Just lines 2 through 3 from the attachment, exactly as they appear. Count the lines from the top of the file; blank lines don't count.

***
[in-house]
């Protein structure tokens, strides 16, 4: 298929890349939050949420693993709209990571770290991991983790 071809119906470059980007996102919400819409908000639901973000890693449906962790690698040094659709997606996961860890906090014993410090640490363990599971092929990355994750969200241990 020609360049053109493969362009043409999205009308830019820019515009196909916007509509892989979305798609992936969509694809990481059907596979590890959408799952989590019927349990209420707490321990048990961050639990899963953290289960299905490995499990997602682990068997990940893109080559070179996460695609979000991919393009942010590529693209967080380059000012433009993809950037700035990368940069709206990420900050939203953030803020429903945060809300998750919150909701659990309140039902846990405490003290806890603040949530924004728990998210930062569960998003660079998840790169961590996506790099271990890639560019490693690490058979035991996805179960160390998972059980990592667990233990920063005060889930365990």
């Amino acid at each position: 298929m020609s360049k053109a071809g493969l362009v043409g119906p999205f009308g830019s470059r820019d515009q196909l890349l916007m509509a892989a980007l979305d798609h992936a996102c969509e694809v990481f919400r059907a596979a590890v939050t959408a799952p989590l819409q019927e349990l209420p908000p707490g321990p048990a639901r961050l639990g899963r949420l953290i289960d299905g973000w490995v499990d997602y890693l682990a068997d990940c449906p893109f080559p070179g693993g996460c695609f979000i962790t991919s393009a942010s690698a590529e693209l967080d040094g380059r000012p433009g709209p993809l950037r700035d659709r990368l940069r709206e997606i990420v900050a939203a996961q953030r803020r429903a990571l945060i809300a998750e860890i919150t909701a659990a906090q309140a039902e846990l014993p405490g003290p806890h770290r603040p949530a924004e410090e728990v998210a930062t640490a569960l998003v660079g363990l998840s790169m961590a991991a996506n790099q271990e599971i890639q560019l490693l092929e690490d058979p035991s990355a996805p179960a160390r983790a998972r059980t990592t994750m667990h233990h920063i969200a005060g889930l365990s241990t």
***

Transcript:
């Protein structure tokens, strides 16, 4: 298929890349939050949420693993709209990571770290991991983790 071809119906470059980007996102919400819409908000639901973000890693449906962790690698040094659709997606996961860890906090014993410090640490363990599971092929990355994750969200241990 020609360049053109493969362009043409999205009308830019820019515009196909916007509509892989979305798609992936969509694809990481059907596979590890959408799952989590019927349990209420707490321990048990961050639990899963953290289960299905490995499990997602682990068997990940893109080559070179996460695609979000991919393009942010590529693209967080380059000012433009993809950037700035990368940069709206990420900050939203953030803020429903945060809300998750919150909701659990309140039902846990405490003290806890603040949530924004728990998210930062569960998003660079998840790169961590996506790099271990890639560019490693690490058979035991996805179960160390998972059980990592667990233990920063005060889930365990």
């Amino acid at each position: 298929m020609s360049k053109a071809g493969l362009v043409g119906p999205f009308g830019s470059r820019d515009q196909l890349l916007m509509a892989a980007l979305d798609h992936a996102c969509e694809v990481f919400r059907a596979a590890v939050t959408a799952p989590l819409q019927e349990l209420p908000p707490g321990p048990a639901r961050l639990g899963r949420l953290i289960d299905g973000w490995v499990d997602y890693l682990a068997d990940c449906p893109f080559p070179g693993g996460c695609f979000i962790t991919s393009a942010s690698a590529e693209l967080d040094g380059r000012p433009g709209p993809l950037r700035d659709r990368l940069r709206e997606i990420v900050a939203a996961q953030r803020r429903a990571l945060i809300a998750e860890i919150t909701a659990a906090q309140a039902e846990l014993p405490g003290p806890h770290r603040p949530a924004e410090e728990v998210a930062t640490a569960l998003v660079g363990l998840s790169m961590a991991a996506n790099q271990e599971i890639q560019l490693l092929e690490d058979p035991s990355a996805p179960a160390r983790a998972r059980t990592t994750m667990h233990h920063i969200a005060g889930l365990s241990t």